Saturday, September 7, 2013

What do you have to do to get noticed?

A friend forwarded a recent Harvard Business Review article about why incompetent men get promoted and competent women remain unnoticed, which has been doing the rounds this week. The argument is that men display enough arrogance and bravado to get the to the top by the sheer force of their charm and self-promotion, until they are found out to be incompetent....leaving many competent and qualified women in the rubble because women do not display similar behaviors. Though this may ring true sometimes, there are multiple layers to discuss and I recommend a great blog post from Athene Donald, a physicist in Cambridge and women's champion.

What struck me more than anything in the article is trying to figure out what you need to do to get noticed in your field. Through the years I have had numerous conversations with friends and colleagues on how to best "spin stories" for papers and grant proposals. How much of a claim are you willing to make based on the data you have to increase the appeal of your work? How do you promote yourself and get invited to meetings and seminars? What is the best attitude? There are people who are well recognized in their field and very well published and funded, yet there is chatter at meetings on how their work is derivative, how they jump from cool project to cool project without really getting to the bottom of anything and how their talks are all hot air and overblown hypotheses. Yet, if you strive to do transformative science and fail a lot in the process, but 50% of what you produce is true, is that enough?

And then there are the rare people who are humble and shrewdly present their work simply. "We think this could be interesting, what do you think?" and the talks they give just blow your mind with how amazing the data is. But, these are the minority. Maybe because they are so brilliant, they don't need the puffed out feather and peacock tail in full display.

Nowadays, sadly or maybe just like everything else, your success in science depends on self-promotion. You have to give talks and then be invited to give more talks where you have to explain to a wide audience why what you do is cool. In your grants you have to rope people who may know very little about what you do into choosing you above other hundreds of applicants and giving you money. Even in hiring people you have to present you new lab in a light that will make it appealing for a top applicant to come work for you. The purists hate this and complain to no end about how your science should speak for itself. But to be fair the level of specialization is such that maybe 4-5 people in the world will really intimately understand what you do and these often will not be reviewers for your grants and papers.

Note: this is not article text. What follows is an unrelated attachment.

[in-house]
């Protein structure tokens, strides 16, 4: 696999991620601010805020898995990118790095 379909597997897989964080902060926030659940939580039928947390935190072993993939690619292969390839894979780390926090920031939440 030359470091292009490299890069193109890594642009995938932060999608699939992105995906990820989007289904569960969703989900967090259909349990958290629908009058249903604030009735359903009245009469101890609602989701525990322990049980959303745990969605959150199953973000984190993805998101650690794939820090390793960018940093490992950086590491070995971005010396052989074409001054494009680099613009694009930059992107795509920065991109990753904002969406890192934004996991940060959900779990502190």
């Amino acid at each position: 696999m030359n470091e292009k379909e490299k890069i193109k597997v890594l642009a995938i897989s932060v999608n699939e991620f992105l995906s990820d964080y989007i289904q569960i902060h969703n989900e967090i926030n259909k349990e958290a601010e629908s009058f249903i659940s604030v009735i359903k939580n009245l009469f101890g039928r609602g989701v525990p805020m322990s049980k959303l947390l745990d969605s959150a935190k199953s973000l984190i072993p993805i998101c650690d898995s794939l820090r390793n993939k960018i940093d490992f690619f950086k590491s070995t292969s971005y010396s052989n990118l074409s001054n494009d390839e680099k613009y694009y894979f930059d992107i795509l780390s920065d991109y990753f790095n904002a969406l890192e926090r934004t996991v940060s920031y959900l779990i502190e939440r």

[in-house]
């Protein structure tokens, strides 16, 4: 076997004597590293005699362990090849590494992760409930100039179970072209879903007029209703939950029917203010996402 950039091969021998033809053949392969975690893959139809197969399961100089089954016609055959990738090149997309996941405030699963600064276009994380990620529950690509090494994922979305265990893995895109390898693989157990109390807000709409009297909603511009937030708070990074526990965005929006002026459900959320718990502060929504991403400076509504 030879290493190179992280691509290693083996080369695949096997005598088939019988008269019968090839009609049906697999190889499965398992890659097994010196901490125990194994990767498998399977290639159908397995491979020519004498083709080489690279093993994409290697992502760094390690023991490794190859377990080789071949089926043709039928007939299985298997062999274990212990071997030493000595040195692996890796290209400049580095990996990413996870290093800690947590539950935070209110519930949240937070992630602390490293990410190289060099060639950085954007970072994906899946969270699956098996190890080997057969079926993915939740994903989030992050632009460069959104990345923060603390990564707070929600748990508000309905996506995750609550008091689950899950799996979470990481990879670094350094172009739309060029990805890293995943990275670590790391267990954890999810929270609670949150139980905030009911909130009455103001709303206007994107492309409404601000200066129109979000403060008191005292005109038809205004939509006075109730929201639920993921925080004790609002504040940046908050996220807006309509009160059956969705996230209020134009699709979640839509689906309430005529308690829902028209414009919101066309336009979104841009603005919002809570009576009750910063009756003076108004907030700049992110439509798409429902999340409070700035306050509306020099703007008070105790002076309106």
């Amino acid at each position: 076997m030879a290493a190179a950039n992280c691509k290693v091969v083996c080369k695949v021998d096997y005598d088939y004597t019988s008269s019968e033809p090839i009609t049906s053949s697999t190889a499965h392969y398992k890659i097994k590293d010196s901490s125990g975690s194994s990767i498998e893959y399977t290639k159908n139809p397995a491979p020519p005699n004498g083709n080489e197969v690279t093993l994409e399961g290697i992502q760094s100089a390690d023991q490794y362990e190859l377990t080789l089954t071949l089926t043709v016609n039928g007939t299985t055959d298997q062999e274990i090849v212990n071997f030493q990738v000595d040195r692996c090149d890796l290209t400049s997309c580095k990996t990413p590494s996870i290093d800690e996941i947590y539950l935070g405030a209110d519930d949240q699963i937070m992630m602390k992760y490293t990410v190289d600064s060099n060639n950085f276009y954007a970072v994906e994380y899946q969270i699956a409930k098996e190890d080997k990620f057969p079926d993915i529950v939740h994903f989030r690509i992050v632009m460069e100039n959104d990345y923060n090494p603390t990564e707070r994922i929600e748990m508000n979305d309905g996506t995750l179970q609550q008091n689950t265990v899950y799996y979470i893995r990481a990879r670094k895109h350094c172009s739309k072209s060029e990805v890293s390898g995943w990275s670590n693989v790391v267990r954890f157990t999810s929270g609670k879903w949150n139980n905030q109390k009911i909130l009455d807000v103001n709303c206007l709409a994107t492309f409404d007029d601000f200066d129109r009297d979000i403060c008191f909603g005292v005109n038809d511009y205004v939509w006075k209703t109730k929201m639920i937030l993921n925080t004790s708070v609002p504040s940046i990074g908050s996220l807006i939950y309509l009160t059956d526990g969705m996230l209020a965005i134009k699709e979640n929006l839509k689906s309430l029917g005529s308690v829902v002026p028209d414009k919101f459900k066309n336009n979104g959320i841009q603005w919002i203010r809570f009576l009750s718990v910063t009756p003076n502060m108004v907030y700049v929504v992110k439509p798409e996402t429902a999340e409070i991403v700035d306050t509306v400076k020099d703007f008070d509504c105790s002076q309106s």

It is a constant struggle in my mind on when to shake those back feathers and fan that tail. Do I tout my own horn at every little accomplishment in my department? Should I remind people who invited me for talks in passing that I was invited? Do I walk up to important people at meetings and just introduce myself pitching my "awesome" research? How much can I comfortably spin a story to make it more appealing still feeling that I am true to the findings?

Is it a female thing? After all female peacocks don't need that tail, they have other priorities. But while it may be more common in women to be humble and matter-of-fact, I'm not sure this is just a gender issue. It's more your natural inclination and your training, since as a scientist you must trust in the data above all. This is going to be a very interesting learning experience about human nature more than anything. Meeting season is starting soon, so I better start getting ready.

Photo credit:  Jebulon (Own work) via Wikimedia Commons